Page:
High frequency trading (HFT) and other ways to cheat markets are now being surpassed by advancements in machine learning which are now growing within finance. The British artificial intelligence (AI) company DeepMind Technologies was acquired by Google in 2014, and investment firms like Bridgewater Associates and Highbridge Capital have been tapping innovations in big data using techniques previously confined to universities.

Machine learning

Machine learning and algorithmic trading will apply intelligence to markets, as opposed to HFT techniques which used raw speed to cheat them. "It doesn't help to be the fastest, if your opponent can predict your moves," notes Kristiansen.

He said when QuantAlliance tested its first basic AI algorithm it only took it five days before it "invented" the Martingale system all by itself with no human input. In a martingale betting strategy the gambler, who wins his stake if a coin comes up heads and loses it if the coin comes up tails, doubles his bet after every loss so that the first win would recover all previous losses plus win a profit equal to the original stake. The system assumes the gambler has infinite wealth; in reality the exponential growth of bets would eventually bankrupt "unlucky" gamblers.

"It simply learned this was a mathematical solution to win. I really don't think people understand the fundamentals of AI, or that it's already a reality," said Kristiansen.

Kristiansen thinks intelligent algorithms will learn how HFT algos are cheating and outperform them. "AI algos will simply reverse engineer the advanced HFT algos from the large banks and hedge funds, and force the banks to change their focus to AI algos if they don't want to be outperformed."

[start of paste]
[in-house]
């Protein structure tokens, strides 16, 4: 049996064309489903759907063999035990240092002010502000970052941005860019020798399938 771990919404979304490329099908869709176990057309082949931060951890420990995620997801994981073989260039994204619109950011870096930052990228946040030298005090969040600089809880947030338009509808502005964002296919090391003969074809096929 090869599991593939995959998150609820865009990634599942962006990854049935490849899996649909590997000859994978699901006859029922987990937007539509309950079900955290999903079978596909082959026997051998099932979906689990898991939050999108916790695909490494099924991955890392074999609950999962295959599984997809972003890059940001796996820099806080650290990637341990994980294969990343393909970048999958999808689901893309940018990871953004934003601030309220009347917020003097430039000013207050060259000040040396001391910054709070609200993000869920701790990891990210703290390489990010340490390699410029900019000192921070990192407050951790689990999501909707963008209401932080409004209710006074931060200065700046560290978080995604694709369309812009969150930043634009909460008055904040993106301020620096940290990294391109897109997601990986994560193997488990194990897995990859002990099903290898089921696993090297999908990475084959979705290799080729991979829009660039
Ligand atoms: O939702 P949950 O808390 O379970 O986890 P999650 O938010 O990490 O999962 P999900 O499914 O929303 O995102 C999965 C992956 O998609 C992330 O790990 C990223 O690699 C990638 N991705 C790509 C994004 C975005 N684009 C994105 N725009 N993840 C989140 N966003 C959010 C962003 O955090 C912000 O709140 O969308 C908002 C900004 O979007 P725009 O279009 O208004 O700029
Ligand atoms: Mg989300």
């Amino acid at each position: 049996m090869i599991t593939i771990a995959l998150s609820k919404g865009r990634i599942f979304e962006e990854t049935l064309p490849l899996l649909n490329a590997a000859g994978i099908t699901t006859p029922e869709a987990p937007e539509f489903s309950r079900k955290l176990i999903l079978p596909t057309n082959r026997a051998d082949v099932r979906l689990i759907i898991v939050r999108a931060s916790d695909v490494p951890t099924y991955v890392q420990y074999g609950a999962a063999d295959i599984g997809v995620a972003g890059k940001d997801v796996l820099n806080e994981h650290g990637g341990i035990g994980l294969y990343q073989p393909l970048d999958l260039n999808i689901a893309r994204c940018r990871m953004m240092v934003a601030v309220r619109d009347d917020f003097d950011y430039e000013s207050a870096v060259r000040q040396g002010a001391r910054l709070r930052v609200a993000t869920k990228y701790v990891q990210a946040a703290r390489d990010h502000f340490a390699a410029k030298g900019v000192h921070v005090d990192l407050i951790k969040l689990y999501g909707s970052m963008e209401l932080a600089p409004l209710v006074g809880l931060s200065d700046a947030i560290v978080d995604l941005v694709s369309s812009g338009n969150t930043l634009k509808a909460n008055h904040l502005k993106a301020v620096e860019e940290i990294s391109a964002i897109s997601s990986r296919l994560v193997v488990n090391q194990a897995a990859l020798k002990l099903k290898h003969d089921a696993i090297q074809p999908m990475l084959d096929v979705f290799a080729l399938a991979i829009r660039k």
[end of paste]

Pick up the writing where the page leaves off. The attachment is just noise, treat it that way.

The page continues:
Fight algos with algos

Kristiansen maintains that intelligent algorithms are the best defence against nefarious technology of the sort associated with flash crash trading. He believes that regulators have taken the wrong approach, trying to find ways to regulate algorithms since the 2010 flash crash, some of which will come into force in 2017 as part of MiFID II.

"To be honest I think the regulations coming in 2017 are already too late. I believe algorithms are moving more in the direction of machine learning and artificial intelligence."

Regarding the regulation of HFT algorithms, the violations will likely be small and almost impossible to uncover, he said. Trying to introduce vanilla algorithms – out of the box and turnkey solutions – will mean poor performance and leave markets even more open to manipulation.

Kristriansen sees a future where algorithms are running on markets purely to investigate what other algorithms are doing, to detect when one of them is up to no good.

He said: "The point is not whether algorithms are good or bad, but whether we should focus on the fact that algorithmic trading could be deliberately weaponised just as computers and phones can be weaponised for cyberattacks. It's a yin and yang situation where algorithms are both the threat and the solution. One thing is certain, if you try to fight the robots as a human, you will lose. Algorithms are here to stay, whether we like it or not. Just like computers."

It seems likely criminals or even terrorists will weaponise algorithms for attacks at some point in the future. When it happens, the safest thing for investors may be have their investments in other algorithms.

* The headline of this story originally mentioned terrorists and Isis. Mr Kristiansen has pointed out that he did not make comments to this effect and asked if these could be removed. We would like to apologise to him for this mistake.